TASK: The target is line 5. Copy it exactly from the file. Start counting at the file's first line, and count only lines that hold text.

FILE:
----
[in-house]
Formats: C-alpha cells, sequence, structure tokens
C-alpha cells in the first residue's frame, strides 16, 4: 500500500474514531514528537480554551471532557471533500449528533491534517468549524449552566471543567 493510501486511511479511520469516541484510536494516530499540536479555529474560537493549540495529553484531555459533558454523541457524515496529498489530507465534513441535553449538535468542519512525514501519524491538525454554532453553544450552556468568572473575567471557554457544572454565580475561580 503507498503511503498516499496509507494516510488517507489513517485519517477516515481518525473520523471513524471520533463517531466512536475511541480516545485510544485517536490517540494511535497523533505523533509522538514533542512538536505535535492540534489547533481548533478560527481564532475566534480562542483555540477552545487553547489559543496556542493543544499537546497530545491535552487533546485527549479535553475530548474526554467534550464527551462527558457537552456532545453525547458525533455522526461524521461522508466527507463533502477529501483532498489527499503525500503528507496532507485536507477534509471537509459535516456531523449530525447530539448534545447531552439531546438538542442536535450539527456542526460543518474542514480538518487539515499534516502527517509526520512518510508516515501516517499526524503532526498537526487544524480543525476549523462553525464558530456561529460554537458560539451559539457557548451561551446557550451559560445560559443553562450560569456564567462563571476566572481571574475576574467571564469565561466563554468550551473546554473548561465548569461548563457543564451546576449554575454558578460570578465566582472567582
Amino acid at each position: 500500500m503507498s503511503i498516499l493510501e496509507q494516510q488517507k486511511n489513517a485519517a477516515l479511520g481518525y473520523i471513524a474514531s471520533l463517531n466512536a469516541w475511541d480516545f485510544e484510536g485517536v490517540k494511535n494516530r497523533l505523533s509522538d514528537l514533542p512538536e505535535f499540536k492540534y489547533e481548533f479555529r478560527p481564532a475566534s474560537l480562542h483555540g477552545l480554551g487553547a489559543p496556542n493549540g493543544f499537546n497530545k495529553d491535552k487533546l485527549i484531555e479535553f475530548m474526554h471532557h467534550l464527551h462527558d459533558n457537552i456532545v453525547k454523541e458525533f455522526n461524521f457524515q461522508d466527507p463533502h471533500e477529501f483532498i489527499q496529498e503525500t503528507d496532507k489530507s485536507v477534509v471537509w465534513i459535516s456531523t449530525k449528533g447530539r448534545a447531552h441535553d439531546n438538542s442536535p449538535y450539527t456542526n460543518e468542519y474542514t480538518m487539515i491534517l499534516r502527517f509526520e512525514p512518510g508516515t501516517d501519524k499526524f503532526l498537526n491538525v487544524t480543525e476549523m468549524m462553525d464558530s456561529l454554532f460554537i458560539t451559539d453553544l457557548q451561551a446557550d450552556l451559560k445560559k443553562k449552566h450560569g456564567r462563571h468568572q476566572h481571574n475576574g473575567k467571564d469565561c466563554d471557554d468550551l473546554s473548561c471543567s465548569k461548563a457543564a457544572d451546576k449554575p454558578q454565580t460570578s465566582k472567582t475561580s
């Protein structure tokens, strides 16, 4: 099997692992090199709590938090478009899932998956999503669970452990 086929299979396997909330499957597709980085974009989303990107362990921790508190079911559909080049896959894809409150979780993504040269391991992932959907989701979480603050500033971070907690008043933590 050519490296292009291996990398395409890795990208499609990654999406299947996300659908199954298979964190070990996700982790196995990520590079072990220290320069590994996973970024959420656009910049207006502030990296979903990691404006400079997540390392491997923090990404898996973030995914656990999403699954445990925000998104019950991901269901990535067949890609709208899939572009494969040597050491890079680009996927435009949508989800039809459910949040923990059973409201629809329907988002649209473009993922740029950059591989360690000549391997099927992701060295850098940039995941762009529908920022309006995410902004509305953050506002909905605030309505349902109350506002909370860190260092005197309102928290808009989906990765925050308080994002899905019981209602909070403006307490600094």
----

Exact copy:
């Protein structure tokens, strides 16, 4: 099997692992090199709590938090478009899932998956999503669970452990 086929299979396997909330499957597709980085974009989303990107362990921790508190079911559909080049896959894809409150979780993504040269391991992932959907989701979480603050500033971070907690008043933590 050519490296292009291996990398395409890795990208499609990654999406299947996300659908199954298979964190070990996700982790196995990520590079072990220290320069590994996973970024959420656009910049207006502030990296979903990691404006400079997540390392491997923090990404898996973030995914656990999403699954445990925000998104019950991901269901990535067949890609709208899939572009494969040597050491890079680009996927435009949508989800039809459910949040923990059973409201629809329907988002649209473009993922740029950059591989360690000549391997099927992701060295850098940039995941762009529908920022309006995410902004509305953050506002909905605030309505349902109350506002909370860190260092005197309102928290808009989906990765925050308080994002899905019981209602909070403006307490600094």